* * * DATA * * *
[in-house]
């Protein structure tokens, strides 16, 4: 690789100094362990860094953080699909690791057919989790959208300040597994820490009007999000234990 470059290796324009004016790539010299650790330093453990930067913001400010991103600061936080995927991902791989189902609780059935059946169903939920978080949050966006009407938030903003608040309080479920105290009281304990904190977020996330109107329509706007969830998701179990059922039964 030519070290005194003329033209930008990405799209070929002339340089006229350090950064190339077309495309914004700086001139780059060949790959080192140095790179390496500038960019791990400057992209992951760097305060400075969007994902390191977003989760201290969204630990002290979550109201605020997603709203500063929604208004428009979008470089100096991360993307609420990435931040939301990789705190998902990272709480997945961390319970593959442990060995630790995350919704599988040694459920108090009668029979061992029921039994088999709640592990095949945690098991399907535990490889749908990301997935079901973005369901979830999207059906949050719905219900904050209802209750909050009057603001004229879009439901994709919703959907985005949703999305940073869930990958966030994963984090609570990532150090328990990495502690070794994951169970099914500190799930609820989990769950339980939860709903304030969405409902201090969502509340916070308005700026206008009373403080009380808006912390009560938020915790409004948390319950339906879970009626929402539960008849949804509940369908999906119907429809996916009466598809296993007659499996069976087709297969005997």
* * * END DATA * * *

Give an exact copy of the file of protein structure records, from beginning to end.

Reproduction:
[in-house]
């Protein structure tokens, strides 16, 4: 690789100094362990860094953080699909690791057919989790959208300040597994820490009007999000234990 470059290796324009004016790539010299650790330093453990930067913001400010991103600061936080995927991902791989189902609780059935059946169903939920978080949050966006009407938030903003608040309080479920105290009281304990904190977020996330109107329509706007969830998701179990059922039964 030519070290005194003329033209930008990405799209070929002339340089006229350090950064190339077309495309914004700086001139780059060949790959080192140095790179390496500038960019791990400057992209992951760097305060400075969007994902390191977003989760201290969204630990002290979550109201605020997603709203500063929604208004428009979008470089100096991360993307609420990435931040939301990789705190998902990272709480997945961390319970593959442990060995630790995350919704599988040694459920108090009668029979061992029921039994088999709640592990095949945690098991399907535990490889749908990301997935079901973005369901979830999207059906949050719905219900904050209802209750909050009057603001004229879009439901994709919703959907985005949703999305940073869930990958966030994963984090609570990532150090328990990495502690070794994951169970099914500190799930609820989990769950339980939860709903304030969405409902201090969502509340916070308005700026206008009373403080009380808006912390009560938020915790409004948390319950339906879970009626929402539960008849949804509940369908999906119907429809996916009466598809296993007659499996069976087709297969005997």